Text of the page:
equipment, and to stop anyone with a stomach complaint from handling processed food.
Personal hygiene of the food handlers must be very high.
The symptoms of Salmonella poisoning are diarrhoea, vomiting and fever and occur 10-24 hours
after eating the poisoned food and last for 48-96 hours. Salmonella poisoning may be fatal to the
very old, very young or the infirm so particular care is needed when making infant foods or
This is a bacterium associated with sewage. Poisoning is caused by direct contact of food with
sewage or by indirect contact (for example by operators' hands, equipment or by contaminated
water). Personal hygiene and correct water treatment are therefore essential to prevent poisoning.
Shigella is found where poor hygiene exists.
The symptoms are diarrhoea, fever and nausea which appear from 7 hours to 7 days after eating
contaminated food. They may last for a week but are rarely fatal. Any food that requires manual
preparation is a potential source.
This bacterium is also associated with sewage contamination of foods, water or poor personal
hygiene. The bacteria themselves can cause food poisoning or they can produce a poison in the
gut. The most common food source is red meat which is contaminated at slaughter. Meat
products (for example sausages) as well as dairy products (especially cheese) are also potential
sources of food poisoning. Other sources (for example pasteurised milk, ice cream, cooked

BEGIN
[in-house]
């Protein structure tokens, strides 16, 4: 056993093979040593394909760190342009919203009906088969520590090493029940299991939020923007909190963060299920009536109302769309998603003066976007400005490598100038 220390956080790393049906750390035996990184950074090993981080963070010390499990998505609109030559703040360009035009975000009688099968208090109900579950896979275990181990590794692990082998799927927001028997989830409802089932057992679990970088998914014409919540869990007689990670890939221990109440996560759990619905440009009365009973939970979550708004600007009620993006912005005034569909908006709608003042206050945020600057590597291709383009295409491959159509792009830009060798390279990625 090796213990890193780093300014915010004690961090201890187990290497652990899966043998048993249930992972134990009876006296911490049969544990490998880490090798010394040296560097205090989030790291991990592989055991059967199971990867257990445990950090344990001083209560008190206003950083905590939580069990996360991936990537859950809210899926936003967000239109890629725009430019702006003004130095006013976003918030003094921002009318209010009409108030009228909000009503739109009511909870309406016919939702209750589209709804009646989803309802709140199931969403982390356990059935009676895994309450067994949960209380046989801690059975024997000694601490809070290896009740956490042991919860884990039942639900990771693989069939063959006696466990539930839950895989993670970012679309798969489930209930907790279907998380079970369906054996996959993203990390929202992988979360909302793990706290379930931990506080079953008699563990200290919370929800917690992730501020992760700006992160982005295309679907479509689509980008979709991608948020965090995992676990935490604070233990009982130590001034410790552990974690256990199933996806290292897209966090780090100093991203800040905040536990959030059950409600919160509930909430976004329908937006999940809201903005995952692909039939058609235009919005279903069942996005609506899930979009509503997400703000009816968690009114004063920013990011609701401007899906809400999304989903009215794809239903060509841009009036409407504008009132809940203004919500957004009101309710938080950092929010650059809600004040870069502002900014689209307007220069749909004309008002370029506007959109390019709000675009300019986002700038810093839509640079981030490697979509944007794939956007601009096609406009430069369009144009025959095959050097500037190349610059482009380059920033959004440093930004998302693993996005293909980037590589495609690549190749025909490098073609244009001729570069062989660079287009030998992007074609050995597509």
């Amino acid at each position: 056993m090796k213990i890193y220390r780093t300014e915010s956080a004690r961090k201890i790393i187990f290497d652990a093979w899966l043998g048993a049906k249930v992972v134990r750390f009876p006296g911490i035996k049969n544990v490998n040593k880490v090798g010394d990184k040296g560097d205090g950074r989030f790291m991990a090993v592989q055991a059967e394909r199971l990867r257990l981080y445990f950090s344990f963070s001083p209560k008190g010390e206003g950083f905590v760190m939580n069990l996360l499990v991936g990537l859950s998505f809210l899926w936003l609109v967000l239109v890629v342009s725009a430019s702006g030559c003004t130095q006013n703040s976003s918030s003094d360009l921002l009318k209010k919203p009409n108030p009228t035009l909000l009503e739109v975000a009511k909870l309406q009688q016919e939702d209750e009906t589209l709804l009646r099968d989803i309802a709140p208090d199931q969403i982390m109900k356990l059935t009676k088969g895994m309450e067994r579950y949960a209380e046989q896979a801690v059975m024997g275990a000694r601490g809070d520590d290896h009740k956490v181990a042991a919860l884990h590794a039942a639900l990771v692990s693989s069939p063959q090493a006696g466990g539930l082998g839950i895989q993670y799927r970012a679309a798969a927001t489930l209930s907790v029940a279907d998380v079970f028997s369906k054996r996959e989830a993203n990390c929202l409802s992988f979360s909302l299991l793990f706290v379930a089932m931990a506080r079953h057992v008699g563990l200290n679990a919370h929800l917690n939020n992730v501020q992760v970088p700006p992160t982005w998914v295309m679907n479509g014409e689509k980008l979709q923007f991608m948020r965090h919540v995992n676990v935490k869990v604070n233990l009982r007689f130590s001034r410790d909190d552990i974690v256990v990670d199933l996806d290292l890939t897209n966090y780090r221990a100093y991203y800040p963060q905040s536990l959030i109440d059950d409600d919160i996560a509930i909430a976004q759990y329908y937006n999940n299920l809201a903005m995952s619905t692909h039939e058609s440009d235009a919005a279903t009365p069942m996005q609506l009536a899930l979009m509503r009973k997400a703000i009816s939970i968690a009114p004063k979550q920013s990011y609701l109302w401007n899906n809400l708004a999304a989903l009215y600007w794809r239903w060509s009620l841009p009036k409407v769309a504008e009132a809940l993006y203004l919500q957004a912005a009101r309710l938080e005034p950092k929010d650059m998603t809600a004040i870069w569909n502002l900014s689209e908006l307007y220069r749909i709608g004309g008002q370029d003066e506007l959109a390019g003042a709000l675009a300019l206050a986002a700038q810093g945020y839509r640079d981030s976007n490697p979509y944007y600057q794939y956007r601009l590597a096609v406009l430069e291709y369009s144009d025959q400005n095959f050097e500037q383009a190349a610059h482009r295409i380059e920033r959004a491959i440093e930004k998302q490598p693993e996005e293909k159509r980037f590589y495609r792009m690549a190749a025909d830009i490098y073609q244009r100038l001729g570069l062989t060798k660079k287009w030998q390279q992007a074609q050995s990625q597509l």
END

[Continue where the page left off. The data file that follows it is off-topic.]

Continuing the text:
meats) indicate contamination after processing and hence poor hygiene by the food handlers.
The most common sources of this bacterium are contaminated water and unpasteurised milk,
although poultry and other meats are also important sources. Proper chlorination of water and
heating of foods will destroy these bacteria. Illness occurs 2-5 days after eating contaminated
food and symptoms are diarrhoea, muscle pain and headaches with vomiting. It is usually brief
and not fatal.
The most frequent cause of this type of poisoning is slow and inadequate cooking of meats. The
bacteria produce spores which rapidly germinate after eating and produce a poison in the gut. It
can be prevented by good sanitation, by heating food adequately and keeping cooked food cool
(below 10°C) or hot (above 60°C).
The symptoms are stomach cramps without vomiting and diarrhoea. They appear within 8-24
hours of eating contaminated food and last for 24 hours. The illness is not fatal.
Botulism is a rare but serious paralytic illness caused by a nerve toxin that is produced by the bacterium
Clostridium botulinum. There are three main kinds of botulism:
• Food-borne botulism is caused by eating foods that contain the botulism toxin.
• Wound botulism is caused by toxin produced from a Clostridium botulinum -infected wound.
• Infant botulism is caused by consuming the spores of the botulinum bacteria which then grow
in the intestines and release the toxin.
All forms of botulism can be fatal and are considered medical emergencies. This is a serious type of food